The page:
Figure 3. This figure displays the loads and forces acting on the seismic system at design drift. Note: Ap = area of post-tensioning tendons; CdesL = compressive reaction on left wall panel at design drift; CdesM = compressive reaction on interior wall panel at design drift; CdesR = compressive reaction on right wall panel at design drift; fp,desL = stress in post-tensioning reinforcement of left wall panel at the design drift; fp,desM = stress in post-tensioning reinforcement of an interior wall panel at the design drift; fp,desR = stress in post-tensioning reinforcement of right wall panel at the design drift; Fsc = total yield force of all shear connectors in one vertical joint; heff = height above foundation of lateral load resultant on wall; lw = horizontal length of one wall panel; Ndes = total axial force on one wall panel from gravity plus post-tensioning at design drift; PdesL = force in the post-tensioning reinforcement of left wall panel at the design drift; PdesM = force in the post-tensioning reinforcement of an interior wall panel at the design drift; PdesR = force in the post-tensioning reinforcement of right wall panel at the design drift; Vdes = design base shear; W = total gravity load from all floors on one wall panel including panel self-weight; αdesL = distance from center of compressive reaction to edge of left wall panel divided by wall depth, at design drift; αdesM = distance from center of compressive reaction to edge of interior wall panel divided by wall depth, at design drift; αdesR = distance from center of compressive reaction to edge of right wall panel divided by wall depth, at design drift; θdes = interface rotation at design limit state; µ = coefficient of friction against concrete.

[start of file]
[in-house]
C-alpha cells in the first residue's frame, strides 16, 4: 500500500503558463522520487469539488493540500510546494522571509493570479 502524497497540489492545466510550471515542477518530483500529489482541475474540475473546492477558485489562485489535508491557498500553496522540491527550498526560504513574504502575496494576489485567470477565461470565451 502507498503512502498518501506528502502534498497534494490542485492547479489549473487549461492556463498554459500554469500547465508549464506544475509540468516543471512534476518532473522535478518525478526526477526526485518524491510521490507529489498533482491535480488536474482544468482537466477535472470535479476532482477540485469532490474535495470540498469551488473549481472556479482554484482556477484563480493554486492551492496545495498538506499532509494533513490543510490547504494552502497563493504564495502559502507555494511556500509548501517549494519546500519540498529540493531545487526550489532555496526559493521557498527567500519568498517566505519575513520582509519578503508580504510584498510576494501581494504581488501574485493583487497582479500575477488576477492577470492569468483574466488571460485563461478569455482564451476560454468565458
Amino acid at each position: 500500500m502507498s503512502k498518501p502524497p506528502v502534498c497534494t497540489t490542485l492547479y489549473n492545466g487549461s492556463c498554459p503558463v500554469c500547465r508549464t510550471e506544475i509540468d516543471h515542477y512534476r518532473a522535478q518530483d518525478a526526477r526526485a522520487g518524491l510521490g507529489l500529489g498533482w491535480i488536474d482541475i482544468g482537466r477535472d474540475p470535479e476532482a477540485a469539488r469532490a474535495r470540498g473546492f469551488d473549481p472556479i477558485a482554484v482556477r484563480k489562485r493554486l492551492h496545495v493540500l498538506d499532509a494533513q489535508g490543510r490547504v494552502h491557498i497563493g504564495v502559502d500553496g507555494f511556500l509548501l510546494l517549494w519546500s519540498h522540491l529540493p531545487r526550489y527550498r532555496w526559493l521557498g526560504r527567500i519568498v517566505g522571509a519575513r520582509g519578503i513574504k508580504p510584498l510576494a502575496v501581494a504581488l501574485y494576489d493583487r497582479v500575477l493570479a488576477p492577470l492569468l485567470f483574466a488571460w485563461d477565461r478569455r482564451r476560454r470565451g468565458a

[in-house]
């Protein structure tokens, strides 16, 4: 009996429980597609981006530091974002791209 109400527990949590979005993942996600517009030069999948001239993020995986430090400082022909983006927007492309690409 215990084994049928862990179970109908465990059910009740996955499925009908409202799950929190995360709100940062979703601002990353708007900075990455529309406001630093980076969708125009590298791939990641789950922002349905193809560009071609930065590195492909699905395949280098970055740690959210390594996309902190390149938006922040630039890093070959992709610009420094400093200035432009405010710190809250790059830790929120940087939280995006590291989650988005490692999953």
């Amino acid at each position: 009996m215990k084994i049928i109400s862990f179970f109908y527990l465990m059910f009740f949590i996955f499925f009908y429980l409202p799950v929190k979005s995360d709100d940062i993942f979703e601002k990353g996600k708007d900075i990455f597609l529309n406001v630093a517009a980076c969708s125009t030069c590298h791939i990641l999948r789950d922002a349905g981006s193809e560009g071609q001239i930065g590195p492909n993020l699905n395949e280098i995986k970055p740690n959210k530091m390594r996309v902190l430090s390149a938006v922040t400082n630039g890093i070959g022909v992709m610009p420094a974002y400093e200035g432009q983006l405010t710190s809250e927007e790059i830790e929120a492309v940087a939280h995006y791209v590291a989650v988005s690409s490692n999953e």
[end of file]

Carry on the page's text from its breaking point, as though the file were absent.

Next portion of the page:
P

    θdes θdes θdes

    desL = ApfpdesL CdesL

    PdesM = ApfpdesM CdesM

    Fsc Fsc Fsc

    PdesR = ApfpdesR CdesR

    WWW Fsc

    desL w desM w desR w

    w

    Vdes

    heff

    Vdes µ Ndes

  • 81PCI Journal | Fal l 2010

    Therefore, for an interior panel

    FscL – FscR = 0

    The relative position of the compressive force as a fraction of wall-panel length αdes can be found from the equilibrium of forces as follows.

    C

    des = k

    1 f g '

    2α des 

    w( )tw (1) where

    k1 = uniform stress in Whitney rectangular equivalent stress block divided by

    fg '

    f g

    ' = the smaller of the compressive strengths of grout bed and wall concrete

    lw = horizontal length of one wall panel

    tw = thickness of wall panel

    α des

    = 0.5C

    des

    k 1

    f g

    ' 

    w t w

    = 0.5 P

    des +W + F